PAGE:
Spring Hill and Toowong Schools Lead List of Brisbane’s Most Expensive

School Fees
Photo Credit: Brisbane Boys College/Facebook

The pandemic has had nearly half of schools across the country holding back on school fees increase for this year’s term but some private schools in Queensland, including Brisbane Boys College in Toowong, have increased tuition by up to three percent. 

EdStart’s 2021 National School Fees Report showed that 40 percent of schools in Australia had no fees increase for the incoming term, whilst the nation’s general increase average dropped from 2.83 percent in 2020 to 1.05 percent this year.

The average increase in Queensland was at 1.19 percent, down from last year’s 1.87 percent.

Photo Credit: EdStart

Brisbane Boys College increased school fees by 2.29 percent to land as the second most expensive school in Queensland, trailing behind Brisbane Grammar School in Spring Hill (2.5 percent increase). The third most expensive school in the region, Brisbane Girls Grammar School, had zero fees increase this year.

Top 10 Most Expensive Schools in Queensland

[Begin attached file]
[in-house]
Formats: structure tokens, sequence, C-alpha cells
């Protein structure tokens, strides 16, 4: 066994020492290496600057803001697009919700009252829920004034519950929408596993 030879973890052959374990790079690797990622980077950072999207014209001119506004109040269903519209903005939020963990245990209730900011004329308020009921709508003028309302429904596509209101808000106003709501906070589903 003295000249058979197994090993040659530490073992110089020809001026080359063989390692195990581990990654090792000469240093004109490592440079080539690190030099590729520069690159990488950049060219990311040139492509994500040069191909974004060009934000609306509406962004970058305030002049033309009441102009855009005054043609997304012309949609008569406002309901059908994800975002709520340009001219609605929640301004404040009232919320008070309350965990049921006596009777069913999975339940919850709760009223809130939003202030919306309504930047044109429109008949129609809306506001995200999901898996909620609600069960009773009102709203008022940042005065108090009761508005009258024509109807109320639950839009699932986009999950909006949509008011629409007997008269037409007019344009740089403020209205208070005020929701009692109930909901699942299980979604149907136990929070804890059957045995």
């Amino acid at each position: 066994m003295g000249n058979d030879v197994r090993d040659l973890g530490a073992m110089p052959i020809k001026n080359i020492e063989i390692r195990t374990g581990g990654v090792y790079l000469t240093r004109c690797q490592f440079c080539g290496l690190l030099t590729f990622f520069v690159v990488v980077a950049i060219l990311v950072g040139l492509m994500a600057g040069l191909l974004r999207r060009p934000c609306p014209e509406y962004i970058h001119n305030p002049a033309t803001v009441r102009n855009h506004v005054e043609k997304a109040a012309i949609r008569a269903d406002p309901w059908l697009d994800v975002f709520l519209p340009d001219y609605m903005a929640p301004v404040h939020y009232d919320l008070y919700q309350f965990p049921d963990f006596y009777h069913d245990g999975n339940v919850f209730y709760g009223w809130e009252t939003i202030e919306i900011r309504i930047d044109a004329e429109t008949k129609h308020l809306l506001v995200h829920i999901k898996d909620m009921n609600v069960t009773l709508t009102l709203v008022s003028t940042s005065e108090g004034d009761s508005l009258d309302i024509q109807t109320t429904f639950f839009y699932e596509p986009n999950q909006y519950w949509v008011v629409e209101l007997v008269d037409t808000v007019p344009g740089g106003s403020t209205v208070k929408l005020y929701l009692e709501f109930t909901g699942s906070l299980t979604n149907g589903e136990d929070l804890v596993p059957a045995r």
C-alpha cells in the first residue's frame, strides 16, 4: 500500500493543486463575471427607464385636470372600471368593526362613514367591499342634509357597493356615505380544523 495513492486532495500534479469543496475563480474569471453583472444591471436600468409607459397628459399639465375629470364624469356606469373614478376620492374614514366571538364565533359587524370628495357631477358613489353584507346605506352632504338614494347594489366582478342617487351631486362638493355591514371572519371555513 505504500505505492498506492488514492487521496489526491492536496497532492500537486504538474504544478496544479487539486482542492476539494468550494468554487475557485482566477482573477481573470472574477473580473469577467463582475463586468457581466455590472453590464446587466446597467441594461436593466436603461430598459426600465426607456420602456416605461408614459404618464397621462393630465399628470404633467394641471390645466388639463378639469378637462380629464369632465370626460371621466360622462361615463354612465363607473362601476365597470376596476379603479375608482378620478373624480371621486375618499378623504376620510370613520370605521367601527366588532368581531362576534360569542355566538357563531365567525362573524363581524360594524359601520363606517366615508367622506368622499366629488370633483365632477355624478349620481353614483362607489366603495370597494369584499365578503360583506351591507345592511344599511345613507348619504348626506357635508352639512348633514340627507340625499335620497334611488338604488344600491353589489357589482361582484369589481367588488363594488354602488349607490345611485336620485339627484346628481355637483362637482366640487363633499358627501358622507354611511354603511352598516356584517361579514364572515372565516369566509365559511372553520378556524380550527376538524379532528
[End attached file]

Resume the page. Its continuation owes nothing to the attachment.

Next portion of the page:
School2020 FeesIncrease2021 Fees
Brisbane Grammar School$28,230$1,220$29,450
Brisbane Boys College$24,724$2,444$27,168
Brisbane Girls Grammar School$26,555$0$26,555
Anglican Church Grammar School$23,944$1,990$25,934
St Margaret’s Anglican Girls School$24,560$0$24,560
The Southport School$24,438$0$24,438
Somerville House$23,940$0$23,940
St Aidan’s Anglican Girls School$22,120$1,735$23,855
Clayfield College$19,165$2,665$21,830
St Peter’s Lutheran College$20,360$516$20,876

EdStart CEO Jack Stevens said this trend was unusual as the standard was to increase fees annually. However, many institutions have acknowledged the realities of household budgets taking a hit due to the current public health crisis. 

To get by and manage cash flow, parents have been enrolling in payment plans.

Brisbane Boys College, for instance, has a specific scheme for paying school fees weekly or fortnight whilst companies like EdStart have provided loans for tuition so parents won’t have to take on a mortgage or apply for a personal loan.

But Mr Stevens also said that flat fees will not be sustainable long-term as schools are driven to add staffing and administration or spend on maintenance and acquisition of the facilities. He projects that the majority of schools will go back to increasing fees by 2022.